My bike also has been fitted with a large inlet duct made by Boxer Performance known as the INDUCT. This really lets the bike breath at the top end. The performance difference was very obvious during the remapping. As we got closer to the required fuel map, I was closing the throttle increasing earlier before corners. The sort of mod for people who use their R11S hard. The duct is shown below.

This duct has a far greater cross sectional area at the bend around the battery, where the std duct gets so small you’d wonder how the bike makes any power at all, let alone 90 rear wheel. The dyno graph below will look like a backward step to many, which is why I didn’t post it originally. Red is INDUCT, STAINTUNE and FIM eprom. Blue is STAINTUNE and FIM eprom. Green is STD.

Dynograh courtesy of DYNOBIKE (03) 9553 0018

This is due I believe to the effect of reduced airbox pressure ( at the dyno, compared to the on road reality ) and overly rich fuel mixture ( due to the air pressure sensor location, see below ), both of which kill power on the dyno. I can assure you that it certainly goes harder than before. Does much better wheelies too.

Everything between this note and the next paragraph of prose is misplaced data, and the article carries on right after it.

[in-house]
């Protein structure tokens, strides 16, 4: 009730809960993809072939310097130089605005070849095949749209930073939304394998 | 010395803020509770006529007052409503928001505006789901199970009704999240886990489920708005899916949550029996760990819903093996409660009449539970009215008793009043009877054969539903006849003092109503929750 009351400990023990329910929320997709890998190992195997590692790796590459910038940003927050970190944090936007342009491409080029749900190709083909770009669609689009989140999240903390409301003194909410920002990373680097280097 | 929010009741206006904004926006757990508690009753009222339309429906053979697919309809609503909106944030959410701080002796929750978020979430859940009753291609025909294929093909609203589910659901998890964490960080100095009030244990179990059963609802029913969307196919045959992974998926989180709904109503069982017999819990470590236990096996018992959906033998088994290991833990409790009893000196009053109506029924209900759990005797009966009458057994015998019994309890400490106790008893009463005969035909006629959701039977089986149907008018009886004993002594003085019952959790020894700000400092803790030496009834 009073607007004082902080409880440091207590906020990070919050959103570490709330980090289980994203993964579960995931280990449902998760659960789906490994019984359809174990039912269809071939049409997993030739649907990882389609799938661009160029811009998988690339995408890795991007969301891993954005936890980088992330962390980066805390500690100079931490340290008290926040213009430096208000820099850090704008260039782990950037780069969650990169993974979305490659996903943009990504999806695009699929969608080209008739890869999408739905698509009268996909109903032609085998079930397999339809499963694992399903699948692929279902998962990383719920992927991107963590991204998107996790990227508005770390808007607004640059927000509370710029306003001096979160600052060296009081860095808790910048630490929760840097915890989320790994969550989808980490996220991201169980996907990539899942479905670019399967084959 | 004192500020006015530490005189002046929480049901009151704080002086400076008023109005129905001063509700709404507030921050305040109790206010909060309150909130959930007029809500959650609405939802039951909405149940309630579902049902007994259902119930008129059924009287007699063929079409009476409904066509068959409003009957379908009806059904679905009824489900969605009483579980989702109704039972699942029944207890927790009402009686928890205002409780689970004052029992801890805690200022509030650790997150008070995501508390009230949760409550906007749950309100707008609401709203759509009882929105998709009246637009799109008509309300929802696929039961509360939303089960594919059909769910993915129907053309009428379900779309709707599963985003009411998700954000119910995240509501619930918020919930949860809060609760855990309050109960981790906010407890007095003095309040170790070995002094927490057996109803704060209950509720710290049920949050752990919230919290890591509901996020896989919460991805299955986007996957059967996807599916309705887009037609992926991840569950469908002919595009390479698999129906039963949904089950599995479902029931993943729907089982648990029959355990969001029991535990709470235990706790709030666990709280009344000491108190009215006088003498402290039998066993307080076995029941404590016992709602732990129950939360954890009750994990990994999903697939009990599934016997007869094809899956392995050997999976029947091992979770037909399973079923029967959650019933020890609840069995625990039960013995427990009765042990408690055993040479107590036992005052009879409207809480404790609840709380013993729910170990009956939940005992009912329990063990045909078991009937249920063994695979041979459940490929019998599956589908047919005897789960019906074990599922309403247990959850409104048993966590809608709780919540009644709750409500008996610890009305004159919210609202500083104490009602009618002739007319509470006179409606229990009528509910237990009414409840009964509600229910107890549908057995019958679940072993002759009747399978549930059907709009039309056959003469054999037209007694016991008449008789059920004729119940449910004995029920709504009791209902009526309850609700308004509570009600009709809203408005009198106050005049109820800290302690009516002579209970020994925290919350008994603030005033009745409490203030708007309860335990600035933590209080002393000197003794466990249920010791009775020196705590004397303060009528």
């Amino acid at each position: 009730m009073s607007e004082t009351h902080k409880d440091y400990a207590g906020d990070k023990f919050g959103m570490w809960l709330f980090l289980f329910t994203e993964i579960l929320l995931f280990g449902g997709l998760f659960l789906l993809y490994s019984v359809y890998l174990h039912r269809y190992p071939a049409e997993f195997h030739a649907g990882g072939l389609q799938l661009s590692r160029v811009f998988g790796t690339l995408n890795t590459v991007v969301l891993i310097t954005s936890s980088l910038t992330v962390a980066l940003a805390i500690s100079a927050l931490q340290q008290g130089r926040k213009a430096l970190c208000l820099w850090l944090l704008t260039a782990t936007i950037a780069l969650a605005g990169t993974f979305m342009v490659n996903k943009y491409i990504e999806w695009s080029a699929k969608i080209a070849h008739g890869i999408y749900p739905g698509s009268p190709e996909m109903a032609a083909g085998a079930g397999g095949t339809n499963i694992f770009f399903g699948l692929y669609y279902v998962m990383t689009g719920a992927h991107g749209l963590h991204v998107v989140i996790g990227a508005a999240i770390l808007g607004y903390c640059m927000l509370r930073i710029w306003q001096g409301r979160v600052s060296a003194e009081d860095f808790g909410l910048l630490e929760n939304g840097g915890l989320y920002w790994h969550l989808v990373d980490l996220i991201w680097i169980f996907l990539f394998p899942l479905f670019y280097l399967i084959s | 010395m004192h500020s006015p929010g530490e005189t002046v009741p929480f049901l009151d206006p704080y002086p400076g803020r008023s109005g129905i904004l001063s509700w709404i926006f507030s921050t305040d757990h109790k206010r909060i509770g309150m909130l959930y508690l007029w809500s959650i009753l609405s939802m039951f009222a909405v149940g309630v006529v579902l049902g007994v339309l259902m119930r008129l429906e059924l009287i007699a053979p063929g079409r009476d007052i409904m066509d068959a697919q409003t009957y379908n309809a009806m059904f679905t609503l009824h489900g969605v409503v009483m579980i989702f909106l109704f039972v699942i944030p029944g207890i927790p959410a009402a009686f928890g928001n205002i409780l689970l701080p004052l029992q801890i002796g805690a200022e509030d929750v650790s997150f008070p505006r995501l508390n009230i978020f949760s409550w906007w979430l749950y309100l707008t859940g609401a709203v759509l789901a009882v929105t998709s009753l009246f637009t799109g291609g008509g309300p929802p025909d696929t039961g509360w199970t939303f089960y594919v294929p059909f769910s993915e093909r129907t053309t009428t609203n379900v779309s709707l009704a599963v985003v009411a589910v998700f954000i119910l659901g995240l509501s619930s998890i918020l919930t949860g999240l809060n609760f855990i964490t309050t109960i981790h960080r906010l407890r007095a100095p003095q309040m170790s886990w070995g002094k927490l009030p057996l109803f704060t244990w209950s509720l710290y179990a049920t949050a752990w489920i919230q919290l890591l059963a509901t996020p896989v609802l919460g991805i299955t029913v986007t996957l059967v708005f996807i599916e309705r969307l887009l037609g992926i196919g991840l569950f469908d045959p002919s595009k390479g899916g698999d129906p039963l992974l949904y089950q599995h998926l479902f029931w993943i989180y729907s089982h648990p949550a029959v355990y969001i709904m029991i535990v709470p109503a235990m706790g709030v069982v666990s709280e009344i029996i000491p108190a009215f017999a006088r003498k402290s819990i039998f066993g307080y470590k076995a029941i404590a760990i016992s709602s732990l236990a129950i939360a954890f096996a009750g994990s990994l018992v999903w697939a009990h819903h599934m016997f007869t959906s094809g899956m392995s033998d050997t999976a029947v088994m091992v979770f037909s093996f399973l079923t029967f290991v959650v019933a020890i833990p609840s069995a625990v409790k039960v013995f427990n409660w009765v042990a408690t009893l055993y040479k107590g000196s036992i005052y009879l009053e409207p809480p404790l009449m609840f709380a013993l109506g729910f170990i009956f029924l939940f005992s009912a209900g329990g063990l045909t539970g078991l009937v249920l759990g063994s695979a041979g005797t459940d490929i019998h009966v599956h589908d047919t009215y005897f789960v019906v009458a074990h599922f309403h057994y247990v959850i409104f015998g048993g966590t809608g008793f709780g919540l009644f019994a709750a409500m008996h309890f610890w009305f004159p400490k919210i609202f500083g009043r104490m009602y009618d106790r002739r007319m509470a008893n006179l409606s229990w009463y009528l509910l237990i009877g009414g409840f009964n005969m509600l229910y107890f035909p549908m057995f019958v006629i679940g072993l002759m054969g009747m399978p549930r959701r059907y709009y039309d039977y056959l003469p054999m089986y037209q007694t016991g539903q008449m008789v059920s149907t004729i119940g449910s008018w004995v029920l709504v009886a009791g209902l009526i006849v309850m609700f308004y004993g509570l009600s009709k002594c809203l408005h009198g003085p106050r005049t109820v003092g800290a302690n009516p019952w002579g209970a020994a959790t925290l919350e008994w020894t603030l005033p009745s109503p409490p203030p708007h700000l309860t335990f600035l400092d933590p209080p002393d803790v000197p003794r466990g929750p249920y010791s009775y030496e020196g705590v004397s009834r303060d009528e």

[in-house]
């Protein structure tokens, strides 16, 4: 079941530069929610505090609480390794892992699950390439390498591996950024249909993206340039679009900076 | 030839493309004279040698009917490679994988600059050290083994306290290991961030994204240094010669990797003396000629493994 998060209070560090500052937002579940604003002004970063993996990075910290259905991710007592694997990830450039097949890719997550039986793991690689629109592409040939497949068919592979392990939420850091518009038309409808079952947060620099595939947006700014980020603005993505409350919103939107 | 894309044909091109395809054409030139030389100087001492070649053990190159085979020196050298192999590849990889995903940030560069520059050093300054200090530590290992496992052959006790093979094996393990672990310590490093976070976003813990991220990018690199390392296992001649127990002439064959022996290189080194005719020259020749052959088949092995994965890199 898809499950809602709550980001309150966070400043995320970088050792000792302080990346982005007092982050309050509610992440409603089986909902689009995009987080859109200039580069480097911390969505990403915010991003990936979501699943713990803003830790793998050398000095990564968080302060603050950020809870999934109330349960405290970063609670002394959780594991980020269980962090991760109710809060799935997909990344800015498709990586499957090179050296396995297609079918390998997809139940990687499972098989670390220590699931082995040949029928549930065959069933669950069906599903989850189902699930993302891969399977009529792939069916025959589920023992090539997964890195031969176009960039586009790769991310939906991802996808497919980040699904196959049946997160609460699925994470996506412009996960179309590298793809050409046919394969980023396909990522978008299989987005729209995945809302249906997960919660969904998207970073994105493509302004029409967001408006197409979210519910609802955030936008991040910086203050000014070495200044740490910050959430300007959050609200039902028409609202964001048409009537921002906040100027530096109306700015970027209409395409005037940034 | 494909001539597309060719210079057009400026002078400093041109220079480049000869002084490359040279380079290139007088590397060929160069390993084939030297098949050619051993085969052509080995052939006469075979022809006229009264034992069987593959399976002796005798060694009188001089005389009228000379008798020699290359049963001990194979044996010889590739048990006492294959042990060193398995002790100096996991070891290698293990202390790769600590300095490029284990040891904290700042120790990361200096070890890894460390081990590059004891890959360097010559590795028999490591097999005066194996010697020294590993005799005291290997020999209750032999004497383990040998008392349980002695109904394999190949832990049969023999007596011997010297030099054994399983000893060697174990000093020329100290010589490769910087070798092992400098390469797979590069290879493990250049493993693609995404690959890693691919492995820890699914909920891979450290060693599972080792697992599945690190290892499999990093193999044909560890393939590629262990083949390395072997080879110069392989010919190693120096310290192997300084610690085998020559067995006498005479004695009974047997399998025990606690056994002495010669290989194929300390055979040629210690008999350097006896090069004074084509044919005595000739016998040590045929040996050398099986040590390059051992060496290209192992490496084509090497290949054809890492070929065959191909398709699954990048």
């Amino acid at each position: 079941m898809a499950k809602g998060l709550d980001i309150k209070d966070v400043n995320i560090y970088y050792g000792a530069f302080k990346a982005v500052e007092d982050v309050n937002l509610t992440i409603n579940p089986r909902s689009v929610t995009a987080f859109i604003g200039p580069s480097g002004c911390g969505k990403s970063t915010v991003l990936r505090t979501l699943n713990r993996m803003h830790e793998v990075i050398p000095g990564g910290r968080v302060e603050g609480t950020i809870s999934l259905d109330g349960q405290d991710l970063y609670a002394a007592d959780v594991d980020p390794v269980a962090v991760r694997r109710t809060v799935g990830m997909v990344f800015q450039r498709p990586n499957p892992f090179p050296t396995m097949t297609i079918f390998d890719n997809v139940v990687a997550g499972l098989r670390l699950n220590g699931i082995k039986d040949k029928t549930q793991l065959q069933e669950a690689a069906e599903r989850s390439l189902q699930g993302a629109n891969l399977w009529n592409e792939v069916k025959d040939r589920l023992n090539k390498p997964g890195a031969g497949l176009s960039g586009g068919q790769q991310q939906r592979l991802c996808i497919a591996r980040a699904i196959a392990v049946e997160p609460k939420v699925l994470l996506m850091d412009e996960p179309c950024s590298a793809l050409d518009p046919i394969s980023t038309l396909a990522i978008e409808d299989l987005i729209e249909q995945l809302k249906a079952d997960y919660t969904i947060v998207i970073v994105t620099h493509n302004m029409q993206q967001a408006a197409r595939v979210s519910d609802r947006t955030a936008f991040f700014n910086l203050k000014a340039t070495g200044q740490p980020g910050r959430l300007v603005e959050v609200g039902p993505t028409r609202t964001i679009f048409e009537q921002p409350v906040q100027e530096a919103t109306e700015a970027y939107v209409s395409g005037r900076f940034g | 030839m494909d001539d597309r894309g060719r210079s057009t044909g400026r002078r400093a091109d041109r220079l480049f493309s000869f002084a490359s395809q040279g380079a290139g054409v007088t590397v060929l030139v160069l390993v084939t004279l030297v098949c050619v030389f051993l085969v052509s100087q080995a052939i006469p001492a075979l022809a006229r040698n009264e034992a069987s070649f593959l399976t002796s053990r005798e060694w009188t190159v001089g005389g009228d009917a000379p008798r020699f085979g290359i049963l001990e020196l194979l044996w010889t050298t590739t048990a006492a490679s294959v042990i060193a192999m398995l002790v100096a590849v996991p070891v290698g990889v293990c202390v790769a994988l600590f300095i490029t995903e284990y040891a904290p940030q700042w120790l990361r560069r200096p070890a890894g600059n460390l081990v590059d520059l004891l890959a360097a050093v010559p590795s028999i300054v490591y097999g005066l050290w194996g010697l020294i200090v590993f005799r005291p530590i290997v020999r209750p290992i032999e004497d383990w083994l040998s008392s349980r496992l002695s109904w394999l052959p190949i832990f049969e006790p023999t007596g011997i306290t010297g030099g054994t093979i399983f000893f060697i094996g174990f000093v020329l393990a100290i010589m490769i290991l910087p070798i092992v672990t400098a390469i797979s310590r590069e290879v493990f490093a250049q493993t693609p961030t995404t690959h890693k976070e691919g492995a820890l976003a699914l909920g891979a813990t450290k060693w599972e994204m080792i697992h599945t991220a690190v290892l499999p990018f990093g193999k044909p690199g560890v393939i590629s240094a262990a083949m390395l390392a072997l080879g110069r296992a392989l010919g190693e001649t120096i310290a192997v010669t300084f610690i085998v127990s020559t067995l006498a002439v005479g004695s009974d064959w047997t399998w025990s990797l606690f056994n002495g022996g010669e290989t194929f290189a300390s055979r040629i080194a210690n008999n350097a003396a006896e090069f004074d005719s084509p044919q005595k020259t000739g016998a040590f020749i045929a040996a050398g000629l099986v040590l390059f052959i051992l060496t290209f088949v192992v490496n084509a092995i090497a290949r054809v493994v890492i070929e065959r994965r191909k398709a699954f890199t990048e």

You might think it strange that the bike would come from the factory with such a restricting feature. The reason, though, is most likely to do with the location of the ambient air pressure sensor. On BMW’s equipped with motronic 2.4, the air pressure sensor is mounted inside the ECU itself. Therefore, it has absolutely no idea what is going on inside the airbox. The BMW engineers found no doubt that a large and free air inlet made the bike run rich at high throttle/low road speed and lean at high throttle/high road speed. The variation would probably have been far too large for them to consider as a viable production option. So instead of changing the fuel injection hardware slightly to allow recognition of inlet conditions, they chose to restrict the engine. No doubt an accounting decision.

The duct retails for $645. An eprom to suit is available from FIM for $240. To order an eprom, you need to supply the 7-digit number from the ECU cover. This is due to the fact that the eproms used in the Bosch ECUs were changed in mid 2000. Check the R1100S ULTIMAP BY FIM page for more eprom details.

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